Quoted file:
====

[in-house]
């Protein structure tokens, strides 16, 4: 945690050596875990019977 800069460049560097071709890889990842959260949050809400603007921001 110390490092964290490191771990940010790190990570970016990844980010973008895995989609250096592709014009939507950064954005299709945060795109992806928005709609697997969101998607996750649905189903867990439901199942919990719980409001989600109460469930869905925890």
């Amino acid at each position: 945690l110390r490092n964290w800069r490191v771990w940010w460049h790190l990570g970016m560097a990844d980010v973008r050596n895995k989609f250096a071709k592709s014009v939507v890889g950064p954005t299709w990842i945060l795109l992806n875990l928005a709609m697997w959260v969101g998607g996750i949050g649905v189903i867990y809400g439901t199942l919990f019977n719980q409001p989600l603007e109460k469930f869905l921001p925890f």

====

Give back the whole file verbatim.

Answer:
[in-house]
């Protein structure tokens, strides 16, 4: 945690050596875990019977 800069460049560097071709890889990842959260949050809400603007921001 110390490092964290490191771990940010790190990570970016990844980010973008895995989609250096592709014009939507950064954005299709945060795109992806928005709609697997969101998607996750649905189903867990439901199942919990719980409001989600109460469930869905925890």
């Amino acid at each position: 945690l110390r490092n964290w800069r490191v771990w940010w460049h790190l990570g970016m560097a990844d980010v973008r050596n895995k989609f250096a071709k592709s014009v939507v890889g950064p954005t299709w990842i945060l795109l992806n875990l928005a709609m697997w959260v969101g998607g996750i949050g649905v189903i867990y809400g439901t199942l919990f019977n719980q409001p989600l603007e109460k469930f869905l921001p925890f």